I was having a photo with Miss Japan, Miss Slovenia and myself; suddenly Miss Israel jumped in, took a selfie, and put it on her social media. This is what happened and I hope to have your full support in the Miss Universe contest”

Sally Jreij knows not to be seen with the enemy at places were it’s almost certain to be around them. She knows that when it comes to Lebanon and Israel, we are the ones supposed to forfeit, run away from pictures and be resistant at every corner, because we do not believe their existence is justified.

In fact, Sally Jreij did that not so long ago at yet another international pageant with Miss Israel Mor Maman:

From the 124 contestants, Maman’s best friend is Miss Kirgizstan and she has not been treated with hostility so far, expect for an incident concerning Miss Lebanon: “On one of the trips they took us on some of us girls wanted to take a selfie. Miss Lebanon wanted to join but asked me where I was from. When I told her I was from Israel, she declined the photo.”

Leave it to Lebanon to make a big deal out of nothing when we’re drowning up to our chins in problems.

So as a reminder, for when you are sharing that selfie, calling her a traitor and pointing her towards the public guillotine, here are 5 issues that are taking place as we speak and which most of you aren’t giving a second glance:

1 – Our Kidnapped Soldiers in Arsal:

How many months has it been since those soldiers were taken hostage by Islamists? How many days have their parents set up camps, blocked roads and did the impossible to bring attention to their sons? How many of those soldiers have been beheaded already to exert pressure on the country? How many questions of those can you answer without reverting to google?

Just today, two of our soldiers were injured by Israelis in the South. But obviously, that is less important than a selfie.

2 – Tripoli Had Two Explosions Last Week:

Between Charlie, Ahmed and every single Frenchman last week, we have failed to notice that the country lost 9 people in a double suicide attack in Tripoli last week. We didn’t have vigils in Beirut about them. No one protested. I bet few even cared. The news that one of the victims of those attacks was a bonafide hero didn’t even make a dent in our news. We couldn’t even agree on a hashtag to support Tripoli in the explosions. If you’re wondering, the hashtag to support sally is #StandForSally.

3 – No President:

I’m listing this as the #3 issue because it has become so passé. Our parliament failed yet again to elect a president last week. How many times have those been? I personally don’t know so you’re forgiven if you don’t know either. I suppose a country without a president is surely allowed to be panicky about a selfie with the enemy, right?

4 – A Recycled Parliament:

Never since the Civil War has a Lebanese parliament been a space occupying lesion as this one. They’ve been around for more than 5 years now. They will be around for 2 more. They are not passing any laws. They are not serving the country in anything, and if you look at point number 3, they have failed again and again to elect a president. Who cares when Miss Lebanon took a selfie with Miss Israel goddamit!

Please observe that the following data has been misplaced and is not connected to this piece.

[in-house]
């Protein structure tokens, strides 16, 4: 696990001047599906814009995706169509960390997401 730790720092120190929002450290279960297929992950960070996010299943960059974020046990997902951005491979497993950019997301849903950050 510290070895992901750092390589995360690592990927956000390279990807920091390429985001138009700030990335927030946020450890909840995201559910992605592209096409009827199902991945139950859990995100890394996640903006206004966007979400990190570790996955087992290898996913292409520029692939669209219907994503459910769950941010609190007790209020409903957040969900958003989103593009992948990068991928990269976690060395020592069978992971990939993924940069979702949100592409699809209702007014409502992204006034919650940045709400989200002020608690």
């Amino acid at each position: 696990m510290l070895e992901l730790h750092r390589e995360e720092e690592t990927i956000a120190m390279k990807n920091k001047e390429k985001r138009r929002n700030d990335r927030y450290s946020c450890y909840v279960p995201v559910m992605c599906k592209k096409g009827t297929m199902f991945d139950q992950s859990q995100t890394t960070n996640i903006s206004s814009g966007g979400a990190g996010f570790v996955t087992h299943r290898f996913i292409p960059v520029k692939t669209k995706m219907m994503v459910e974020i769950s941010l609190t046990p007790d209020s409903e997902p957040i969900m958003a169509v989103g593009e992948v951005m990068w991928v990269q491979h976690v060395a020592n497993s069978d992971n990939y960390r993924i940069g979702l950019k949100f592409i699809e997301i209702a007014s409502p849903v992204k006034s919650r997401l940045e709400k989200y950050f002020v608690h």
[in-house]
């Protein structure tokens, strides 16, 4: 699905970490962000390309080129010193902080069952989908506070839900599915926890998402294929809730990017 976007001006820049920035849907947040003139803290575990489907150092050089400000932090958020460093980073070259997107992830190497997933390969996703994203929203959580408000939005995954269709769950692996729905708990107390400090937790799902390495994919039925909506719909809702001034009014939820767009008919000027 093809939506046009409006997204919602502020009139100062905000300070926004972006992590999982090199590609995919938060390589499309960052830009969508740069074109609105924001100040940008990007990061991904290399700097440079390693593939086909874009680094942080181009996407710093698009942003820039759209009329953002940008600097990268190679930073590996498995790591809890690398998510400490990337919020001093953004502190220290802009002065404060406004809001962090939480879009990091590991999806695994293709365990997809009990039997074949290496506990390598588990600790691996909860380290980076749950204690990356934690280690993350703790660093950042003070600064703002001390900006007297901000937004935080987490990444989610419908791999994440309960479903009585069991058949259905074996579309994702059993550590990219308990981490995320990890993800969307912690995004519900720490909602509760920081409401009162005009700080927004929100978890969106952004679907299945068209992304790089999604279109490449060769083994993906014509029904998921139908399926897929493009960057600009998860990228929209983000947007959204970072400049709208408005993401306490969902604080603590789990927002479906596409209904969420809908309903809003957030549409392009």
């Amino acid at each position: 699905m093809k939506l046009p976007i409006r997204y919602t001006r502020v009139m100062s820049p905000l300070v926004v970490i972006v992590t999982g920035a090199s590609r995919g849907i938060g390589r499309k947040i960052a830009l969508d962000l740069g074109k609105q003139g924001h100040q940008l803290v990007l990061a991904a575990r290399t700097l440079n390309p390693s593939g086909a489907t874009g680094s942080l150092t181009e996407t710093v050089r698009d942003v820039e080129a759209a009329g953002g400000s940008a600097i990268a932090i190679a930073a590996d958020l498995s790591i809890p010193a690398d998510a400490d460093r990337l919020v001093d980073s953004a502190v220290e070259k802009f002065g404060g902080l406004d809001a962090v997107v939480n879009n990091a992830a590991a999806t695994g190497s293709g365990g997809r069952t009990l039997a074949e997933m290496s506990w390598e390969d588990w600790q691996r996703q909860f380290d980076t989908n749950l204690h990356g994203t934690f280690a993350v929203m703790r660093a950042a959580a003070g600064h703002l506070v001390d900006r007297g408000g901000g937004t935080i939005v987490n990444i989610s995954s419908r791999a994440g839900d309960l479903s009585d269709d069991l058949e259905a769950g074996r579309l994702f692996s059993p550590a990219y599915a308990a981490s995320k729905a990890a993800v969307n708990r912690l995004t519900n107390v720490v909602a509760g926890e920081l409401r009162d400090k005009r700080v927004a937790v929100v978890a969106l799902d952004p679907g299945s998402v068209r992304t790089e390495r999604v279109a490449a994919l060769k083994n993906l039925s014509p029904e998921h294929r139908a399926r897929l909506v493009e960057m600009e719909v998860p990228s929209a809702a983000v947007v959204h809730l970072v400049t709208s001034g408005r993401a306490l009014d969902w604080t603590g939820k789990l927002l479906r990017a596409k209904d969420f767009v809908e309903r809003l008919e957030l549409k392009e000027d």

5 – Rule of Guns:

Yves Nawfal passed away last week because he was shot by people who thought above the law and whose entire lives revolve around guns. A couple of days after Yves’ death, another girl named Eliane Safatly was shot dead by a man who protested with his gun to not being allowed into a night club. Americans have their gun rights protected in their constitution. We can’t even begin to talk about an issue that’s killing our youth one by one. But, again, just look at that traitorous selfie for fuck’s sake!

Leave Sally Jreij alone:

The selfie that has you all upset has been around for 6 days. The only way this is causing our national security to go up in flames is through our insecurity that Miss Lebanon doesn’t know her limits as Lebanese abroad.

This is an ‘fyi’ to all those who are up in a fit: there are many, many Lebanese abroad who go to colleges and conferences and who also find themselves in attendance with Israelis. And they all know how to behave in order not to have people calling for their heads back home.

In a world of globalization, when someone is not a traitor, don’t make them one just because you feel like it, especially when real-life traitors are getting free out-of-jail cards because of their connection.

A few days from now, when the Miss Universe pageant is in full swing, Miss Lebanon will most certainly find herself in the same frame as Miss Israel. Are we going to panic then?

And you know what, our very own Sally Jreij is so much prettier than Miss Israel. So let our enemy of the south take that!

#JusticeForYves: The Killer Has Been Caught & This Is How You All Helped

The story of Yves Nawfal has been one of the most striking pieces of news to shake the country over the past few days. If you haven’t heard of Yves or the cold and calculated way he was killed, check out this link (click) for all the details.

5 days after Yves’ brutal murder at the hand of Charbel Georges Khalil, it is with pleasure that I write that Justice for Yves has been (partially) brought to us. The killer has been reportedly apprehended by the police in Brital, in the Beqaa.
Screen Shot 2015-01-14 at 9.57.04 PM

He was reportedly fleeing to Syria according to L’Orient Le Jour. It’s a good thing he got caught before he got there.